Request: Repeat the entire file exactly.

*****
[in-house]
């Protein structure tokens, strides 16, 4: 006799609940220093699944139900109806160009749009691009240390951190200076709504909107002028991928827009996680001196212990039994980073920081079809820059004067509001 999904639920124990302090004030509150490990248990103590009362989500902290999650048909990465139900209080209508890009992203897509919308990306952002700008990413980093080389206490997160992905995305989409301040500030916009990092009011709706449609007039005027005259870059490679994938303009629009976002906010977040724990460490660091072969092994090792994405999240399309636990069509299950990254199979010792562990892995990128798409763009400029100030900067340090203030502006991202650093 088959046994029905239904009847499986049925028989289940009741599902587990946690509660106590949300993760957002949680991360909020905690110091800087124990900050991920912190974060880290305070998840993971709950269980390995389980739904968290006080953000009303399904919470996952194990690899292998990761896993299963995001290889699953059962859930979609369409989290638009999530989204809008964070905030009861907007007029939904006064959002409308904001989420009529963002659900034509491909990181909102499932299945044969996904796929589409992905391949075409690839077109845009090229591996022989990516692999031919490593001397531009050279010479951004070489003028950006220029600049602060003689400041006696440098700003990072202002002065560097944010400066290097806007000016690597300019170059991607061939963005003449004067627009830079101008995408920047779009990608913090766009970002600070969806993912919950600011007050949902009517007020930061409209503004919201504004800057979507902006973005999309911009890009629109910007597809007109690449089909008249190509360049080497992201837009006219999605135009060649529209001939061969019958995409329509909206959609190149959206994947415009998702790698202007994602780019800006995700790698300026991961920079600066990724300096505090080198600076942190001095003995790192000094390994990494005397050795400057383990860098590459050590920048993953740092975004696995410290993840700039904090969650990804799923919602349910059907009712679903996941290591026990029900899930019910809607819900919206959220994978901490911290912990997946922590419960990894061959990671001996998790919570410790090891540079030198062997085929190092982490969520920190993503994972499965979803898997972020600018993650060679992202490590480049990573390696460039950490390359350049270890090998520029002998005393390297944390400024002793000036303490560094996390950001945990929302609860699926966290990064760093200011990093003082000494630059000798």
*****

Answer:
[in-house]
């Protein structure tokens, strides 16, 4: 006799609940220093699944139900109806160009749009691009240390951190200076709504909107002028991928827009996680001196212990039994980073920081079809820059004067509001 999904639920124990302090004030509150490990248990103590009362989500902290999650048909990465139900209080209508890009992203897509919308990306952002700008990413980093080389206490997160992905995305989409301040500030916009990092009011709706449609007039005027005259870059490679994938303009629009976002906010977040724990460490660091072969092994090792994405999240399309636990069509299950990254199979010792562990892995990128798409763009400029100030900067340090203030502006991202650093 088959046994029905239904009847499986049925028989289940009741599902587990946690509660106590949300993760957002949680991360909020905690110091800087124990900050991920912190974060880290305070998840993971709950269980390995389980739904968290006080953000009303399904919470996952194990690899292998990761896993299963995001290889699953059962859930979609369409989290638009999530989204809008964070905030009861907007007029939904006064959002409308904001989420009529963002659900034509491909990181909102499932299945044969996904796929589409992905391949075409690839077109845009090229591996022989990516692999031919490593001397531009050279010479951004070489003028950006220029600049602060003689400041006696440098700003990072202002002065560097944010400066290097806007000016690597300019170059991607061939963005003449004067627009830079101008995408920047779009990608913090766009970002600070969806993912919950600011007050949902009517007020930061409209503004919201504004800057979507902006973005999309911009890009629109910007597809007109690449089909008249190509360049080497992201837009006219999605135009060649529209001939061969019958995409329509909206959609190149959206994947415009998702790698202007994602780019800006995700790698300026991961920079600066990724300096505090080198600076942190001095003995790192000094390994990494005397050795400057383990860098590459050590920048993953740092975004696995410290993840700039904090969650990804799923919602349910059907009712679903996941290591026990029900899930019910809607819900919206959220994978901490911290912990997946922590419960990894061959990671001996998790919570410790090891540079030198062997085929190092982490969520920190993503994972499965979803898997972020600018993650060679992202490590480049990573390696460039950490390359350049270890090998520029002998005393390297944390400024002793000036303490560094996390950001945990929302609860699926966290990064760093200011990093003082000494630059000798």